This week, Airbus announced the signing of a General Terms Agreement which outlines the purchase of a total of 300 commercial aircraft for various China based airlines.  Airbus A320neo airplane

The announcement came in conjunction with this week’s state visit among Chinese President Xi Jinping and French President Emmanuel Macron in Paris.

The Agreement, signed by Airbus incoming CEO Guillaume Faury, and Jia Baojun, Chairman of China Aviation Supplies Holding Company(CAS), a holding concern for a collection of China’s state-owned airlines,  calls for the eventual purchase of 290 Airbus A320 Family aircraft and 10 Airbus A350 extra wide body (XWB) aircraft.

Details related to overall value and expected delivery dates were not disclosed, but European media outlets are valuing the deal as worth upwards of €30 billion.

China represents one of the largest markets for future needs in commercial aircraft and this announcement comes at a time of interesting political and industry contrasts.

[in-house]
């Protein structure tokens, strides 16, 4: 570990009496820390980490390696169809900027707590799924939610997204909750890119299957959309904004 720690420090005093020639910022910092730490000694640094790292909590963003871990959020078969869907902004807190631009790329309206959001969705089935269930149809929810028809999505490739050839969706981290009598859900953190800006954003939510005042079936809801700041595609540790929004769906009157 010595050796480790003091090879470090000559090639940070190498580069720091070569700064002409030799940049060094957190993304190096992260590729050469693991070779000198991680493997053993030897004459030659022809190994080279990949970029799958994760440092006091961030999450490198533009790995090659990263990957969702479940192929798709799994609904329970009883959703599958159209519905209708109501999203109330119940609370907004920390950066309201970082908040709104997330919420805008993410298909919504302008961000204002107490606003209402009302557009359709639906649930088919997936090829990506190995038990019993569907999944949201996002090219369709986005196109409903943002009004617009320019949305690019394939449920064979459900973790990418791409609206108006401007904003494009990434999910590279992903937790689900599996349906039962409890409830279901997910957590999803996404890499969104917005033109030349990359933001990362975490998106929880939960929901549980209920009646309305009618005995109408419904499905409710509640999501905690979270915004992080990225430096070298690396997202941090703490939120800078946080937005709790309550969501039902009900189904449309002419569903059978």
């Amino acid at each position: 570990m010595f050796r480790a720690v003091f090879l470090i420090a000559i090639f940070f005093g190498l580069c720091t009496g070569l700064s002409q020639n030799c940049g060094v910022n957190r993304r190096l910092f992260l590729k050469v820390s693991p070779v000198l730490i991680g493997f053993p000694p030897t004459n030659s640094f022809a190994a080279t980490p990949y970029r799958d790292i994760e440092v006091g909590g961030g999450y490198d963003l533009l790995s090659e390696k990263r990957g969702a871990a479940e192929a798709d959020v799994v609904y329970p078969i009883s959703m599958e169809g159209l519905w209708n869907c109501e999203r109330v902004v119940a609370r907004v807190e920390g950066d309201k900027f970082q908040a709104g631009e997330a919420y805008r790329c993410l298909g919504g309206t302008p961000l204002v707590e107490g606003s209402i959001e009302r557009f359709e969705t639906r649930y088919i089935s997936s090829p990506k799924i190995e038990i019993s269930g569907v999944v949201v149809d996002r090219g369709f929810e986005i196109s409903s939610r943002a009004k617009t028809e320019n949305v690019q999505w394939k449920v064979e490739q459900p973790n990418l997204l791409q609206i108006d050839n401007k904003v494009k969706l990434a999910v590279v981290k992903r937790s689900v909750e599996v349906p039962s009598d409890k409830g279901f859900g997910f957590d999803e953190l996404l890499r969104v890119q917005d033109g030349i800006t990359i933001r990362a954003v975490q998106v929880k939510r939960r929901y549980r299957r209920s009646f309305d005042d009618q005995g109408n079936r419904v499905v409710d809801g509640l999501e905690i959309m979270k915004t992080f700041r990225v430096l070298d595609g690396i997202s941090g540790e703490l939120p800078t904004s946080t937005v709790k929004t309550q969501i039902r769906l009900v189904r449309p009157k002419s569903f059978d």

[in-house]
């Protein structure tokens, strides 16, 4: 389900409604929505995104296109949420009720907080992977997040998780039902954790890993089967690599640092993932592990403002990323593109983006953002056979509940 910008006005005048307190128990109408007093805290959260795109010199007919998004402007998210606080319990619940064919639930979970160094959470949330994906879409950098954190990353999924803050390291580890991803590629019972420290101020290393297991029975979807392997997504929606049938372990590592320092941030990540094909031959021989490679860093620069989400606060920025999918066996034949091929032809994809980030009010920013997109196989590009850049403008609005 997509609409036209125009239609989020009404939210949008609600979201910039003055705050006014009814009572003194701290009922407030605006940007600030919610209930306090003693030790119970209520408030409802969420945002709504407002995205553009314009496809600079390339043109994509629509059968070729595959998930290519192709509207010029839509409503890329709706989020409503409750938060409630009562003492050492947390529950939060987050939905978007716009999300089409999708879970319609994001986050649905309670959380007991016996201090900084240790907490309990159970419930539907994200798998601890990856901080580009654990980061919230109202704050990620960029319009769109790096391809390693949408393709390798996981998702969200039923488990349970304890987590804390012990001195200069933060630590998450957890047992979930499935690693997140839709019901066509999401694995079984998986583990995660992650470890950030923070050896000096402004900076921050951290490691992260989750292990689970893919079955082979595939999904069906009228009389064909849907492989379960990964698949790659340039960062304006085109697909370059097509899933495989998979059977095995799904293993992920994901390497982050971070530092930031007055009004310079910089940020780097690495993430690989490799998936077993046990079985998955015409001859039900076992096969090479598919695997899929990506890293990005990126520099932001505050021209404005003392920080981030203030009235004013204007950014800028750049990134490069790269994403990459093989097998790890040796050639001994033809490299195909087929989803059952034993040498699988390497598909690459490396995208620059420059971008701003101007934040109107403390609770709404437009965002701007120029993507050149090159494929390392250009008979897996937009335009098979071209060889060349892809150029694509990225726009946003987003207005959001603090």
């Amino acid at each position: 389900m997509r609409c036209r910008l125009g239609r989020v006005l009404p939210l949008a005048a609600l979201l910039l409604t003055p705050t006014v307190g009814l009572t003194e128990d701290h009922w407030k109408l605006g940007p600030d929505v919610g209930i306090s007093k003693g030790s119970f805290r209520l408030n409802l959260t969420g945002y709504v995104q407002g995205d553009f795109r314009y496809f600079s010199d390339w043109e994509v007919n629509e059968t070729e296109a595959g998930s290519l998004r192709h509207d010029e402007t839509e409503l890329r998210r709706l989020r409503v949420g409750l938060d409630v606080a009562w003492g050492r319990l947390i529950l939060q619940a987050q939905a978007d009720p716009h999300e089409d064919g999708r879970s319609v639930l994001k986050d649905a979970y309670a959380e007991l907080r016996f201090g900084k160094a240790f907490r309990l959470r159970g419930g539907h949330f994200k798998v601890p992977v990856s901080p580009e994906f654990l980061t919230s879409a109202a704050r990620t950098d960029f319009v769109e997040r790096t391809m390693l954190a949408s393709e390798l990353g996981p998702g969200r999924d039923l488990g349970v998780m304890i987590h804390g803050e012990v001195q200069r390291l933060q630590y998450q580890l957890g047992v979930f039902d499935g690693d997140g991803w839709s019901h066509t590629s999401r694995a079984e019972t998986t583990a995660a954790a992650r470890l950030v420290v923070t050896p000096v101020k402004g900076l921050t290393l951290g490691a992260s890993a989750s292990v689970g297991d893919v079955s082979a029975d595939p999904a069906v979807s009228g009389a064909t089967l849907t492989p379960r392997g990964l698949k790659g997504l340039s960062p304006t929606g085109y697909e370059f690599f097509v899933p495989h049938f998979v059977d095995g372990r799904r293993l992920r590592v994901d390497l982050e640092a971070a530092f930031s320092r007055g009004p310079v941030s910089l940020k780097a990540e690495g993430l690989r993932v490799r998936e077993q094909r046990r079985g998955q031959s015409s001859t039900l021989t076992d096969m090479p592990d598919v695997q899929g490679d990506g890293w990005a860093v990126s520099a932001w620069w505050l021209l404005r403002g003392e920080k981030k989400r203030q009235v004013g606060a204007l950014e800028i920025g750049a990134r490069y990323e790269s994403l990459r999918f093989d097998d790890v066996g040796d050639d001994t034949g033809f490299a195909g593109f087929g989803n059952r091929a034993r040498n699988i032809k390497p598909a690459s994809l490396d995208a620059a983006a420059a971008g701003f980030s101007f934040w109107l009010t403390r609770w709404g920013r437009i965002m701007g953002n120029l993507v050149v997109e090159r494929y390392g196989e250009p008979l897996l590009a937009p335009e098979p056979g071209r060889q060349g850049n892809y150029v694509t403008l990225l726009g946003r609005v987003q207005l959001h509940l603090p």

The order itself is larger than industry watchers anticipated and matches an order for 300 Boeing aircraft that was previously announced when U.S. President Donald Trump visited Beijing in 2017. Since that deal, the U.S. and China remain entangled in heightened trade tensions, and no deals for new commercial aircraft were announced.

A trade and tariff agreement was initially expected this month, when President Xi was expected to fly to the U.S. from his state visit in France. The trade deal has now been tentatively pushed-back to sometime in April.  There was some speculation that the upcoming agreement might have included China’s purchase of additional Boeing aircraft.

The Airbus announcement  also comes in the midst of Boeing’s current ongoing crisis concerning the global grounding of the Boeing 737 MAX, a rival to the Airbus A320 neo aircraft. China’s aviation safety agency was the first to ground the aircraft after the Ethiopian Airlines tragedy, and the agency has since suspended the operating license of the 737 MAX across China.  While there is no believed direct correlation, the timing of this announced deal seems to send its own message that China is balancing its commercial aircraft needs among the duopoly of the globe’s largest aircraft manufacturers.

 

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